This is a reprint of my recent Chicago Daily Law Bulletin column:
Six years ago next month, I began building a new law firm, the Moorhead Law Group. I had resigned from the partnership of my prior firm. I believed that my career was going in one direction, and the firm wanted it to go in another.
Depending on perspective, that move could have been called bold, or risky, or just plain foolish. I believed in it, though. I thought — and sometimes prayed — that the new firm’s clients would believe in it as well. They did, and now, six years later, my law firm and I are still here because of it.
My practice historically was commercial real estate. I primarily focused on representing tenants in retail, office and industrial leases with some land use and zoning. At the new firm, though, I was labor and management (and quickly learned IT, accounting, marketing, secretary and all-around gofer as well). As management, I decided to add two new practice areas beyond just commercial real estate and leasing.
One area was conservation law, a mix of conservation easements, land trusts and tax work, an interesting and different area of typical real estate work.
The second area was sports law.
I worked for the Motorola professional cycling team from 1994 to 1996. The Motorola team was based in the United States but raced primarily in Europe, including at the Tour de France. The team was the No. 1-ranked team in the world for part of those years. It was an exciting place to be. I was the team’s communication manager. I helped the team’s 22 sponsors to activate their sponsorships through marketing, promotions and guest relations at the races.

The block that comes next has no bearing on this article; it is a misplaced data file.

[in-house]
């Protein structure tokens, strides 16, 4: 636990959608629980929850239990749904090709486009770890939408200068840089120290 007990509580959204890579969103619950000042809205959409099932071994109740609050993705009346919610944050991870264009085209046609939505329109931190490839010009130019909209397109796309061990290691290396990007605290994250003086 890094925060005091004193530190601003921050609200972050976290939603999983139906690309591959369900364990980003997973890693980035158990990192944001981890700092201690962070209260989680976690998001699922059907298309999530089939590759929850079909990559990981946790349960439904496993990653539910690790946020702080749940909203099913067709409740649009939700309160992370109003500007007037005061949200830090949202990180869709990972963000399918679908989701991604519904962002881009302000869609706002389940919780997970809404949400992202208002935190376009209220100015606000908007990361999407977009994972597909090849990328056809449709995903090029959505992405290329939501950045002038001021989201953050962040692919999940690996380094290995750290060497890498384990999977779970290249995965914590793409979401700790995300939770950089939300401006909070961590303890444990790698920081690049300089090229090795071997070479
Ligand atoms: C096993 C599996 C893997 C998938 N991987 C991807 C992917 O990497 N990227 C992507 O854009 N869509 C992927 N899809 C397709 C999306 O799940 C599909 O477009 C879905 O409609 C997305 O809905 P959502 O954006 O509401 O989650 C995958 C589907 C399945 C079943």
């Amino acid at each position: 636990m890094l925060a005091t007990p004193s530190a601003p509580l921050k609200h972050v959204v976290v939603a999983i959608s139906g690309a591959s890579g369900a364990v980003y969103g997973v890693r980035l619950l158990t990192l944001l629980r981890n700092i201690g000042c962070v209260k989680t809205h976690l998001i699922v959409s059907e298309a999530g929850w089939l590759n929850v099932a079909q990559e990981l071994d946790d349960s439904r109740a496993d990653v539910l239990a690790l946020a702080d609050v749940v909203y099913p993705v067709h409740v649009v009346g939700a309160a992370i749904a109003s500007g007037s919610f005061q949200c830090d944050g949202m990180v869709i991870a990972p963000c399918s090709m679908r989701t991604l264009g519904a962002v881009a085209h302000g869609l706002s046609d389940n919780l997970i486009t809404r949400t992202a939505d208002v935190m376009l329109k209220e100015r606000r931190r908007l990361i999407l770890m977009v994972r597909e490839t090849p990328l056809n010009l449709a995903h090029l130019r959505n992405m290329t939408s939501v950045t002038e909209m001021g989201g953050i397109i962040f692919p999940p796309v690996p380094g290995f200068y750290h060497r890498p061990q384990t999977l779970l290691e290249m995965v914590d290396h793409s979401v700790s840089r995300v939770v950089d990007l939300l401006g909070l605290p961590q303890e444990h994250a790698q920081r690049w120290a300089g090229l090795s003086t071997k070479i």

The job was fantastic. As a recent college graduate, the job was an eye-opening education about sports, business and the world. Whether it was sitting at a dinner table with six languages being spoken or being on a conference call with participants all around the world, the job was far from the textbooks and exams of college.
I left the team in 1996 to attend law school. Blood doping was strangling cycling, a plague of self-interest about which I had been completely unaware for most my time with the team. The sport was changing, and the Motorola team, always claiming to be clean, could not compete against the doped European squads.
I kept in touch with people from cycling during the years. I liked them personally and always admired what they were doing in the sport. I always wished for an opportunity to work in cycling again if the doping problems went away.
Fast forward 16 years … When I launched the Moorhead Law Group, adding a sports law practice seemed a natural fit. In my thinking, the firm’s revenue would come from the commercial real estate work, and the sports law area would grow naturally, without the pressure to make money. I did not know how it would play out, but sports law sounded cool and interesting. I knew I would regret it if I did not act on the opportunity.
Now, with almost six years of experience, here are a few observations, in case anyone else wants to start a sports law practice:
Sports law is a legal pig with lipstick
As soon as I launched the Moorhead Law Group’s website, I began getting resumes from 2L’s and 3L’s, all eager to dedicate their careers to sports law. It is a highly popular area of law. But, when you scrape off the cool veneer of sports law, the reality is that it is just ordinary legal work — contracts, tax, IP and litigation among others — wrapped up in a sports context.